• Has the candidate moved cities before?

NOTE: Quickly find the locations of a candidate’s past employment right inside their LinkedIn profile.


3) Form full candidate pictures from multiple social sites (but do it efficiently)

How? Start with qualifications and then jump to fit.

Since most candidates are likely to have a plethora of dated social media pages, articles, or related projects show up in your browser after googling them, it’s important to have a way of vetting them in an organized manner. The best place to start though is not with such a broad search, but using LinkedIn.

Assuming you found your potential candidate(s) on LinkedIn, you already have the first micro-steps under this tip covered. They have at least the listed requirements covered. Now you can click through their other social profiles to gain a quick, but full, picture of the candidates’ personalities.

Try using our free Chrome Extension to discover these alternative social profiles. It’s the fastest way to hit multiple social profiles in a short amount of time.



Maybe you found this candidate on a site other than LinkedIn, it’s probably habit by now, but it makes sense to head back to the Mothership (the LinkedIn Mothership, that is). Whether your client handed you a list of names they already like (wouldn’t that be nice) or you found a list of candidates on a message board or some smaller site, bring it back to world’s most populated professional networking site.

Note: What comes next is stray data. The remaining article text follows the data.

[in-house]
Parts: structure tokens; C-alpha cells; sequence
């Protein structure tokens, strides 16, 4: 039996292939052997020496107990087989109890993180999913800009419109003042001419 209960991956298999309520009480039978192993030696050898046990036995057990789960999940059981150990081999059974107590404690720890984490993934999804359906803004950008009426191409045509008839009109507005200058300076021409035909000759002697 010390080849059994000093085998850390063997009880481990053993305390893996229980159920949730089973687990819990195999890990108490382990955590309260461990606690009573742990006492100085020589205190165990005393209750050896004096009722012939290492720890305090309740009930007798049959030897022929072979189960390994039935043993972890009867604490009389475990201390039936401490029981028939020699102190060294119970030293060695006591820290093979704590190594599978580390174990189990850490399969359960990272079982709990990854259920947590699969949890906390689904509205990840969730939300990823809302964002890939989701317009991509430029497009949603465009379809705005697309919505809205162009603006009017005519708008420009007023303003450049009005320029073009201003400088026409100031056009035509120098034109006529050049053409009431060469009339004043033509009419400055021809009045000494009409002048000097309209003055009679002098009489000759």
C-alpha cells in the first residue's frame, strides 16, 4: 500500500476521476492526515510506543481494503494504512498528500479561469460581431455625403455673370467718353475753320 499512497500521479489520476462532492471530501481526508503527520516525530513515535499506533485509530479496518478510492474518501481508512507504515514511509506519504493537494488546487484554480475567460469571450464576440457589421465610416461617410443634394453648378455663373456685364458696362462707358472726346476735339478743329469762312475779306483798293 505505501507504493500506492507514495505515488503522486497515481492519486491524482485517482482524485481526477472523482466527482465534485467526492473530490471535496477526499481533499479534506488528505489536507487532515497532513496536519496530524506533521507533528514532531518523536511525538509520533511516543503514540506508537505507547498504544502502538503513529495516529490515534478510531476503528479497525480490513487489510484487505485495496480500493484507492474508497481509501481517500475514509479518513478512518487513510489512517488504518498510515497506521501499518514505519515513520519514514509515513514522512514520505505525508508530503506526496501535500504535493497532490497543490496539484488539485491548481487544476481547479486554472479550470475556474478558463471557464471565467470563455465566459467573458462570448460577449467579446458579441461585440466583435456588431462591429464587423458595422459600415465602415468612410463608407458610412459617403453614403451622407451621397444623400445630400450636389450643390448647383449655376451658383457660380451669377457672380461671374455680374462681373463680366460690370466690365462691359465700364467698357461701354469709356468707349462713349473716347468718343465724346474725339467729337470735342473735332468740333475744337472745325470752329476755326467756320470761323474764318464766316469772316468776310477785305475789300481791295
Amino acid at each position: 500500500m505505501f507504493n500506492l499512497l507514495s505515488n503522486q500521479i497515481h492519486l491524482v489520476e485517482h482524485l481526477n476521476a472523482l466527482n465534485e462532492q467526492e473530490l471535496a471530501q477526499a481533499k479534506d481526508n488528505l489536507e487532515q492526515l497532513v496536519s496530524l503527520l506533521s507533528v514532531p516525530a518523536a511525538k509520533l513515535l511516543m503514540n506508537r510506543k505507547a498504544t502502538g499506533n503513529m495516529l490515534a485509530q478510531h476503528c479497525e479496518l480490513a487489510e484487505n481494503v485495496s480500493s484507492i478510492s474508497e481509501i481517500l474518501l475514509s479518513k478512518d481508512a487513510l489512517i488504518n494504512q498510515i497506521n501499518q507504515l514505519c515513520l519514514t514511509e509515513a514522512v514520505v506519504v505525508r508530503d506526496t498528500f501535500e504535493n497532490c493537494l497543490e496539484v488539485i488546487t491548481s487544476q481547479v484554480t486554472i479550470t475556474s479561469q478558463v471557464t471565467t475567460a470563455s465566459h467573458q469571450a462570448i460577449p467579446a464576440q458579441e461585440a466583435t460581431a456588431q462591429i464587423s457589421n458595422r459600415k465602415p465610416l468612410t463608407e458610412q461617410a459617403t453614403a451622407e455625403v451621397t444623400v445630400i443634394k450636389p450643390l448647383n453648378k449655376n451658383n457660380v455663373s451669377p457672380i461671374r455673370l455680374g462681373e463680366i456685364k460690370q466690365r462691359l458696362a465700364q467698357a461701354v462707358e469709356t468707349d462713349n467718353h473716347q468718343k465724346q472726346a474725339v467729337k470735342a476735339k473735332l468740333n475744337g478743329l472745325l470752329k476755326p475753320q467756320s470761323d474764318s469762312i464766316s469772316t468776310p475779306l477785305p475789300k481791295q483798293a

4) Segment candidates to speed up your process

How? Add potential candidates to clearly defined pipelines to make comparisons simple.

Evaluating individual candidates is pretty straightforward. Added difficulty and wasted time can show up when juggling multiple candidates, clients and requests at once. Structuring your recruiting process around finding and organizing your favorite qualified candidates. Segment your candidates and requests by creating candidate lists and defined pipelines. This segmentation will make parsing through hundreds (and maybe even more) candidate profiles a process of elimination, instead of an Easter Egg hunt.

As Elisabeth Grimes, Recruiting Leader at Etech, points out – continually sourcing and keeping track of new candidates is tremendously helpful to your recruiting efforts. The sourcing game never really sleeps though, so you’re always on the lookout for new talent. You’ll have to have a much more thoughtful approach to incorporating your segments, lists and pipelines into your process in a constant way.

Some lists to consider creating are:

  • Candidates who are ideal fits for the current opening
  • Candidates that may not have enough experience yet
  • Candidates that exceed the listed requirements and may be ideal for another role
  • Candidates that would need to be contacted for more information to fill their profiles

End on a high note

Evaluating candidates today is what finding contact information was years ago. As recruiting continues to evolve and the challenges of the role change, it’s important to keep updating and fine-tuning our recruitment processes. We hope that these tips help make your candidate evaluation process a little smoother, a little more simplified, and a whole lot faster.